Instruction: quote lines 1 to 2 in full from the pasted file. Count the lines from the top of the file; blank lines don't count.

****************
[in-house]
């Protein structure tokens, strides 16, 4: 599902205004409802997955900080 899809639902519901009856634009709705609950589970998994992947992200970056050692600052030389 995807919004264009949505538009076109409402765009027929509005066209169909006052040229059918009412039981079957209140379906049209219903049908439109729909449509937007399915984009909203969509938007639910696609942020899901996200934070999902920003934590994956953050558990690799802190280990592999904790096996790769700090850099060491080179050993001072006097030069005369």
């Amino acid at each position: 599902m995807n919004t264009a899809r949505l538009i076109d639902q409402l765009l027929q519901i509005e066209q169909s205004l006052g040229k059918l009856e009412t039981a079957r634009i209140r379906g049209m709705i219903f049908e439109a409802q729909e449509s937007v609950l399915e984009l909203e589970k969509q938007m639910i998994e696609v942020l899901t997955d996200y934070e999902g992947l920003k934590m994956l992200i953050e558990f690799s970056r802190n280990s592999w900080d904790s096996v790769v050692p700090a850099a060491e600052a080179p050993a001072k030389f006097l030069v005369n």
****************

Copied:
[in-house]
């Protein structure tokens, strides 16, 4: 599902205004409802997955900080 899809639902519901009856634009709705609950589970998994992947992200970056050692600052030389 995807919004264009949505538009076109409402765009027929509005066209169909006052040229059918009412039981079957209140379906049209219903049908439109729909449509937007399915984009909203969509938007639910696609942020899901996200934070999902920003934590994956953050558990690799802190280990592999904790096996790769700090850099060491080179050993001072006097030069005369």